“Ukiyo-e Heroes is a parody art project” that traces back “the origins of modern Japanese game culture!”
The term Ukiyo-e was coined in 1661 by novelist ASAY RIOI and it means “the floating or temporal world”; it depicts images that illustrate urban life. “Ukiyo” is the pop culture movement of old Japan, and “e” means pictures. This tradition is still part of Japan’s contemporary life and is teeming with vibrant colors and creativity.
The Ukiyo-e incorporates a multitude of genres, like satire, horror, tragedy and romance, where one can find a diversity of heroes, monsters and villains, or motifs like holy swords, invulnerable swords or magic spells; all these elements are perceptible in Japan’s game industry.
Jed has lived for 2 years in Tokyo, where he learned how to speak Japanese at about a 4-year-old level and he sees himself as a japanophile and a nerd who is passionate about games.
This is part of Ukiyo-e Heroes story: “I knew my visual ideas could be produced as digitally printed posters, but I didn’t want to stop there ― I also wanted to create actual woodblock prints. So I contacted my friend Dave Bull in Tokyo, to see what advice he could offer. I was in luck. Dave was so excited about my designs, he immediately offered to make a print of one. He jumped right in and began work.”
His background as an illustrator and his passions enabled him to create 12 brilliant woodblock prints. He had tremendous help from David Bull, who has mastered the technique of woodcut, by studying and learning this craft for over 30 years in “The Land of the Rising Sun”. He is still residing in Japan and he’s currently training younger people.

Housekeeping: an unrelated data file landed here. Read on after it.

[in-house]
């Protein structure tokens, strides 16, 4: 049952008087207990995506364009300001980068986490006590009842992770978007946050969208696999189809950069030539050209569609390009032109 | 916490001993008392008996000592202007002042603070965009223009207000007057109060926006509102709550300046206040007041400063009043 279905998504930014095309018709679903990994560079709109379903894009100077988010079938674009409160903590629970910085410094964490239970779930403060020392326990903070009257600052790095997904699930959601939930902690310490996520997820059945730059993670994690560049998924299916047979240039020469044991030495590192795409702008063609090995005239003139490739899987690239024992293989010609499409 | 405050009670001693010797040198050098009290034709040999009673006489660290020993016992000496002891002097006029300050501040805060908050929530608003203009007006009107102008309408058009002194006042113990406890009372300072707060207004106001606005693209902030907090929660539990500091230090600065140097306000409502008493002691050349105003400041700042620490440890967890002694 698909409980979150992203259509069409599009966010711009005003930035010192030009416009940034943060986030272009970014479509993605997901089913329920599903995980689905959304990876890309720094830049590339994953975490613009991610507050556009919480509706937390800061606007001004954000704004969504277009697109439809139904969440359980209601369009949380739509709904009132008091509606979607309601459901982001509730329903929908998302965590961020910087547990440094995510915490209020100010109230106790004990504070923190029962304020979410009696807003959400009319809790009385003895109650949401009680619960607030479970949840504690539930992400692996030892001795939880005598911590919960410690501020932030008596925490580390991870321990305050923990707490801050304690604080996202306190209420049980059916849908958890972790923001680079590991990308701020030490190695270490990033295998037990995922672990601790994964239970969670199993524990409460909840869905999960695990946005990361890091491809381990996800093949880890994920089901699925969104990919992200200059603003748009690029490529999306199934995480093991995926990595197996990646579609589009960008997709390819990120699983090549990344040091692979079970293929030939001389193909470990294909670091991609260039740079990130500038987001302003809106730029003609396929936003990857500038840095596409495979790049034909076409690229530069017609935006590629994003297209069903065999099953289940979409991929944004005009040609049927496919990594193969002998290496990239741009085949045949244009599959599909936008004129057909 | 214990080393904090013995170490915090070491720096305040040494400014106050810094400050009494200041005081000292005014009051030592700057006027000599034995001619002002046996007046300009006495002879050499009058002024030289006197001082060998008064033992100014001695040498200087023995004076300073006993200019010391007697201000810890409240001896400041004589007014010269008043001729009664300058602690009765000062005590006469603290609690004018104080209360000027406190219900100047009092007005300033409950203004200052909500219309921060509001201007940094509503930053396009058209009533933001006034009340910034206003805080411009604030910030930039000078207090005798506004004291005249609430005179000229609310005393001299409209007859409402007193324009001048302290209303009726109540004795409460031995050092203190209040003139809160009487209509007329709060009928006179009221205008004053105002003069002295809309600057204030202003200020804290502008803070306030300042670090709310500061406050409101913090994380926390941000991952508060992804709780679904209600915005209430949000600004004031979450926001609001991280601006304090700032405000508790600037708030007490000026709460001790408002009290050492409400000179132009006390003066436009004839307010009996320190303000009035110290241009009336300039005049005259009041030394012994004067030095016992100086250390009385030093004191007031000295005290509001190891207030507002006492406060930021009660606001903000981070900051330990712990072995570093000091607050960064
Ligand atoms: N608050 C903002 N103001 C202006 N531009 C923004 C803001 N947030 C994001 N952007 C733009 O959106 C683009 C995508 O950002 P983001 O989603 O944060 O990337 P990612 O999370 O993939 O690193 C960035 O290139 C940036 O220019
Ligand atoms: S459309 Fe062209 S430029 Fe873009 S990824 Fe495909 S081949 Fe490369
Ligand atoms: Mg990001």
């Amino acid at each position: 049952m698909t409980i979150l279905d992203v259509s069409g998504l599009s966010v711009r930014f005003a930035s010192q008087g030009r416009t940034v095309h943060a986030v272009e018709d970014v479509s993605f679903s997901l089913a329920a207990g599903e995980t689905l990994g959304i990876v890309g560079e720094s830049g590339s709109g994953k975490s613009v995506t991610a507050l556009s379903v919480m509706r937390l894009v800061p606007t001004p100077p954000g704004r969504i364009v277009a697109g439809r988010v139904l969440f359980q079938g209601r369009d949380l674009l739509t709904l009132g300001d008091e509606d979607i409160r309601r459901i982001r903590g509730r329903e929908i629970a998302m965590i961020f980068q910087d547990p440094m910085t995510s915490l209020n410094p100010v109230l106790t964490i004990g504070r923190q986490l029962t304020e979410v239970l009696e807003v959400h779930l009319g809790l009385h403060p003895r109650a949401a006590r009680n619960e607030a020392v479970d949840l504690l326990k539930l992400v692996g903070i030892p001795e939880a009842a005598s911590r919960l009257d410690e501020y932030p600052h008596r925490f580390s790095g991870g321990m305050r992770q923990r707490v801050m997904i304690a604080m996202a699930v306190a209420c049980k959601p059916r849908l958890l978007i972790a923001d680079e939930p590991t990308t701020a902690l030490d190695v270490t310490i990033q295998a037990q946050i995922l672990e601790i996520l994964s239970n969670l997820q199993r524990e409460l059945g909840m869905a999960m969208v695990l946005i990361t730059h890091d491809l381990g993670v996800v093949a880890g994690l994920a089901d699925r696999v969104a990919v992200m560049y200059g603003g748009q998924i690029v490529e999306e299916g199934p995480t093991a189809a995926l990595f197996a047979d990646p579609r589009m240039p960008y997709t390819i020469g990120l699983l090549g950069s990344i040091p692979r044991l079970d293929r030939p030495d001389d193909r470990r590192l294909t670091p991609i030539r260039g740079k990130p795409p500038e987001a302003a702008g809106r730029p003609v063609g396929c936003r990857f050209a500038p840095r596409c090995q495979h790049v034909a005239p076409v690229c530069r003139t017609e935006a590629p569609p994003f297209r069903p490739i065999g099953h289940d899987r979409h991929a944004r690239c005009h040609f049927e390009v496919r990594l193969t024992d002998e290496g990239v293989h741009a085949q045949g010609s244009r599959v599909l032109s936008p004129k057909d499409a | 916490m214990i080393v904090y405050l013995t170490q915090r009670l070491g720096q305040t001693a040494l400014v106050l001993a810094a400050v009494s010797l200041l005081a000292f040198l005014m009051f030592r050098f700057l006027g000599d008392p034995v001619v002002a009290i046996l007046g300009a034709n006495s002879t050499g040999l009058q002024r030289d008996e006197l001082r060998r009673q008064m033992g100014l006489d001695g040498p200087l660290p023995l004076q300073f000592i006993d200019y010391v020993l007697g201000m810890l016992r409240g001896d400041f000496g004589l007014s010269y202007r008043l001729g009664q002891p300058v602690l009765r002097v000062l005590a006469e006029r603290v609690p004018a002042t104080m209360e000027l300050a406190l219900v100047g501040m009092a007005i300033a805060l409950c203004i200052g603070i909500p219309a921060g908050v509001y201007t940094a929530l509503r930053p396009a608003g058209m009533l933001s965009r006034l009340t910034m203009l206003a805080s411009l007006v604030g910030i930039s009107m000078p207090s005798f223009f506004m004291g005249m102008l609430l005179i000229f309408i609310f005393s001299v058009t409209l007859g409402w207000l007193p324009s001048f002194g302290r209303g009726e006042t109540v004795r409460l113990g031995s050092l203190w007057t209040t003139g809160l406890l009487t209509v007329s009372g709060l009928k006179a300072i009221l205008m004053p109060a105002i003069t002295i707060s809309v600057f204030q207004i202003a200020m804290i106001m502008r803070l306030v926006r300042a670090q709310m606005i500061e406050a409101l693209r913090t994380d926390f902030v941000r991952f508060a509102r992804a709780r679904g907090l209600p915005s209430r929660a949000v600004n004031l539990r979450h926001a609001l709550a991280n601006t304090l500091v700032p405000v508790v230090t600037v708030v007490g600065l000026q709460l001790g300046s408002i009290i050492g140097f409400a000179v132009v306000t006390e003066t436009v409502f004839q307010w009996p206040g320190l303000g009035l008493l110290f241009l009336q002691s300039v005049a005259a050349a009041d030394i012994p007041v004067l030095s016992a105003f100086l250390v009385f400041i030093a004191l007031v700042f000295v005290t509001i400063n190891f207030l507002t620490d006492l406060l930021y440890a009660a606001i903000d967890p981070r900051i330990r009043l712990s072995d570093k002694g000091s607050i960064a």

For each color that appears in Jed’s designs, a new woodblock must be carved, by cutting the wood away, so that the drawings outline becomes visible. This technique provides a wider range of vivid colors, glazes and transparency by using water-based inks ― as opposed to western woodcut, which often uses oil-based inks.
Iconic and classic video games that are part of the modern pop culture have merged with traditional art, to give birth to a unique vision. The original clothes that the characters wore have been replaced with Japanese medieval outfits, but the essence of each character still stands. We are able to recognize games like: Mario Cart, Kirby’s Adventure, Castlevania, Donkey Kong, Starfox, Legend of Zelda, Pokemon, Metroid [Samus Aran], Megaman, Street Fighter etc.
Dave and Jed’s artworks were exhibited at “GALLERY NUCLEUS”, Los Angeles, U.S.A., one of the most important galleries that focus on pop-culture.
If you are infatuated with classic games and with the Nippon culture, you will surely appreciate the artwork and the attention to details that is present in this project.
Project Introduction by Ioana Balcan published in Otaku: Sapporo (2012)